In his opposition, Plaintiff does not deny that his PLRA administrative filings fail to mention Defendants Killian and Aumick. Plaintiff, however, contends that he has provided enough information to the BOP in his filings to nevertheless fulfill the PLRA exhaustion requirement. (Pl. Opp. at 12-13). He maintains that "there should be some accountability on behalf of the defendants with respect to their duty to investigate Plaintiff's grievances." (Id. at 13). To support his contention, Plaintiff cites to Sultan v. Wright, in which "rigid issue exhaustion' appeared inappropriate'" where a prisoner plaintiff's knee surgery was recommended, but not performed for, three years and where the plaintiff could not have identified all the numerous doctors in three different institutions. 265 F.Supp.2d 292, 298 (S.D.N.Y. 2003). Here, in contrast, Plaintiff's administrative grievances focused on Dr. Sommer and her particular alleged conduct. Plaintiff knew of and could have pursued his PLRA remedies against Defendants Killian and Aumick, but chose not do so.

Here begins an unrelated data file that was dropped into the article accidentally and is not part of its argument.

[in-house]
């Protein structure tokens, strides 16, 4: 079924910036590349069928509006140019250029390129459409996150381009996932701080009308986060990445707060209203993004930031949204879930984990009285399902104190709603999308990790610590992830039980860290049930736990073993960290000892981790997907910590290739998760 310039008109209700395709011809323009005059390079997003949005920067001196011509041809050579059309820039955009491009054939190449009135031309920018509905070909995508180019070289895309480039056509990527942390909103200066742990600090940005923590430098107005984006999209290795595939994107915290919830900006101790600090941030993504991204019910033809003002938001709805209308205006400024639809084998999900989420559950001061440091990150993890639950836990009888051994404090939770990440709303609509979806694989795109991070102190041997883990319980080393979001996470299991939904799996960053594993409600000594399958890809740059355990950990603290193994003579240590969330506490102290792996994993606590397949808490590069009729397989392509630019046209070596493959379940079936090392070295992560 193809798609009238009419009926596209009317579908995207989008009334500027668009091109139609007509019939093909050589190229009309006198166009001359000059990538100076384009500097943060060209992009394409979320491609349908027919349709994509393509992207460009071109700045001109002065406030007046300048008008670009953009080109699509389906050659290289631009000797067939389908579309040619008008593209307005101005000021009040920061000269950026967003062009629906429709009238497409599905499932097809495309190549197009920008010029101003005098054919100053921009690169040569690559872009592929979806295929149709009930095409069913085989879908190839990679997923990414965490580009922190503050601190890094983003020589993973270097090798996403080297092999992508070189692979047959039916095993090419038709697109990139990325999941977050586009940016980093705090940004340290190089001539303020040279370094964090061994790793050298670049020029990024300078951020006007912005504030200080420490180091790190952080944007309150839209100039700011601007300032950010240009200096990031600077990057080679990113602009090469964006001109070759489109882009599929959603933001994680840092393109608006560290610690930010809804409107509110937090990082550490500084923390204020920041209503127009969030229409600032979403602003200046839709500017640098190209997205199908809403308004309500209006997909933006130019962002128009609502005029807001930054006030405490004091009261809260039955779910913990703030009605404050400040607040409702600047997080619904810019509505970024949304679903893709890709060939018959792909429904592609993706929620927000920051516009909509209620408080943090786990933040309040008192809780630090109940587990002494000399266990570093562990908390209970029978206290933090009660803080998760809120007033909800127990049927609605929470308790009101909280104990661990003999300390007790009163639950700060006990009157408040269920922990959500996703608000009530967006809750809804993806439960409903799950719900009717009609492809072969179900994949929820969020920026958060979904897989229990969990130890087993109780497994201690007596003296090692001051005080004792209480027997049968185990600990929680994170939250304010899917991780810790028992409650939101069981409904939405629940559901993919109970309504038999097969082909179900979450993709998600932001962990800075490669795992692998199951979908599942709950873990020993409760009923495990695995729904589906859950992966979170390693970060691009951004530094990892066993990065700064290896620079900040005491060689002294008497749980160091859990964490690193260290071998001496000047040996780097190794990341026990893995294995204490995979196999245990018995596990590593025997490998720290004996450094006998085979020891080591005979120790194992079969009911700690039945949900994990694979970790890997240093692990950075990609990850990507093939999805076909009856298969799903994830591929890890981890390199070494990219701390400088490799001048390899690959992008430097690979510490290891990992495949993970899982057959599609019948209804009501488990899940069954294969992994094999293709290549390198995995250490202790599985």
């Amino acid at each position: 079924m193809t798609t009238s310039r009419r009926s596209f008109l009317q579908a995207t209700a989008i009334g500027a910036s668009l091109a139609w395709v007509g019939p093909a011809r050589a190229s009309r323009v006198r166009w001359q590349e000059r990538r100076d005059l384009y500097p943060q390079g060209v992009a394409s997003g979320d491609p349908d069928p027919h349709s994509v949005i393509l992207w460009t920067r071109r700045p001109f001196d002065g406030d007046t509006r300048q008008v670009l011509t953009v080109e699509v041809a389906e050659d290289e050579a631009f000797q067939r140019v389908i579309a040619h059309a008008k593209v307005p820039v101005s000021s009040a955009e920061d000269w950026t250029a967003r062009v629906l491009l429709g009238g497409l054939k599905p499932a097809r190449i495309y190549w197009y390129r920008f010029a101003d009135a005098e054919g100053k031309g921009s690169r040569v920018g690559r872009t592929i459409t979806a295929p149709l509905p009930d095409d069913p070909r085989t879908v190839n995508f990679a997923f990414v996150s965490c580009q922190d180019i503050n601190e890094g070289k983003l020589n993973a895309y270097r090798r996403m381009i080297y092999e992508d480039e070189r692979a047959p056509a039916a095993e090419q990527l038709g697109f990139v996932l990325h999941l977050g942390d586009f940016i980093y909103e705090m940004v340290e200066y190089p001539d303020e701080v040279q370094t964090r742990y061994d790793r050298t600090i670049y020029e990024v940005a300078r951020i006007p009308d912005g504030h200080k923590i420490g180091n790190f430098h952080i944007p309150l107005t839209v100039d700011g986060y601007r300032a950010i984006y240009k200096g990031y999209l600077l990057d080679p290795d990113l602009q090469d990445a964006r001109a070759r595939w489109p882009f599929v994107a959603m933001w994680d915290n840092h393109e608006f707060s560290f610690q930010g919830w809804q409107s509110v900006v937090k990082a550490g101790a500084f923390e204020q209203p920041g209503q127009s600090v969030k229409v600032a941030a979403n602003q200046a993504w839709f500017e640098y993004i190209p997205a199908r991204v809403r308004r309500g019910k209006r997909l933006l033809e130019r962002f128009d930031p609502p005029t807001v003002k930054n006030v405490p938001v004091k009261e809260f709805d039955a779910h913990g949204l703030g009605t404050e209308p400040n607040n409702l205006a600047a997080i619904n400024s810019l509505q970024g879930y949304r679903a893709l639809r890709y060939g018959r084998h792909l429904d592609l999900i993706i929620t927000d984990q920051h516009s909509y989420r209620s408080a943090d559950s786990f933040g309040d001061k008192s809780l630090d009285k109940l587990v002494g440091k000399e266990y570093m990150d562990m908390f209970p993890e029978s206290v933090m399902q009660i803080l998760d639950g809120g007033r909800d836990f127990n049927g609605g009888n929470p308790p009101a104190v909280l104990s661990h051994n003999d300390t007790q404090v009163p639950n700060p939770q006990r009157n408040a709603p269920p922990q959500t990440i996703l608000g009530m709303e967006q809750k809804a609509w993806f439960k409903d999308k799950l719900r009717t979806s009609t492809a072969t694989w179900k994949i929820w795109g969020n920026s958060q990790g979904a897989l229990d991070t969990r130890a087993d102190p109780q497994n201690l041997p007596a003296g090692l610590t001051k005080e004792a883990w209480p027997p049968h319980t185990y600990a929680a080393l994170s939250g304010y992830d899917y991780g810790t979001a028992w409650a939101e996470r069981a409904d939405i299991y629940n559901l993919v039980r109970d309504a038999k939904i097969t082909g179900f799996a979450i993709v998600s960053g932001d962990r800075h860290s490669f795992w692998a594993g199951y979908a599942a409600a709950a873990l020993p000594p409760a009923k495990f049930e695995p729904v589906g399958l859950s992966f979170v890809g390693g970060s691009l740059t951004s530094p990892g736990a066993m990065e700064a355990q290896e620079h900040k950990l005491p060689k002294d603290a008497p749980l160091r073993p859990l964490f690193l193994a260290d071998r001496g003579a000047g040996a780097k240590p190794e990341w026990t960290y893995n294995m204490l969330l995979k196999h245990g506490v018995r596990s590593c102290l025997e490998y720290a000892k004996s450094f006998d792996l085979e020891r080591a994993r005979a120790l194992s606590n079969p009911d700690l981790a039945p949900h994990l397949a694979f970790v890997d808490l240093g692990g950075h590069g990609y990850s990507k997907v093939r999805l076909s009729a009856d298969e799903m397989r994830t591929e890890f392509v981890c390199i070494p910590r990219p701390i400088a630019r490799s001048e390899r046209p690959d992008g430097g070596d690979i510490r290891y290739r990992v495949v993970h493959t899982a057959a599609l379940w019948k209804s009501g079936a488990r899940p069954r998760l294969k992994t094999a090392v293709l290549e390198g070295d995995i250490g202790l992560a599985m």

Plaintiff's citation to Booth v. Churner , 532 U.S. 731, 121 S.Ct. 1819, 149 L.Ed.2d 958 (2d Cir. 2001), in support of his argument is also inapposite. Contrary to Plaintiff's interpretation of the holding that the "PLRA requires prisoners to exhaust a process, not a remedy, there the Supreme Court held that the PLRA requires exhaustion even where the remedy sought by the prisoner is not provided for by the grievance processes available to the prisoner. Id. at 741.

Taken together, because Plaintiff failed to exhaust his administrative remedies as to Defendants Killian and Aumick and because he has not shown that he should be excused from exhausting his PLRA remedies as to those defendants, he may not now assert Bivens claims against them.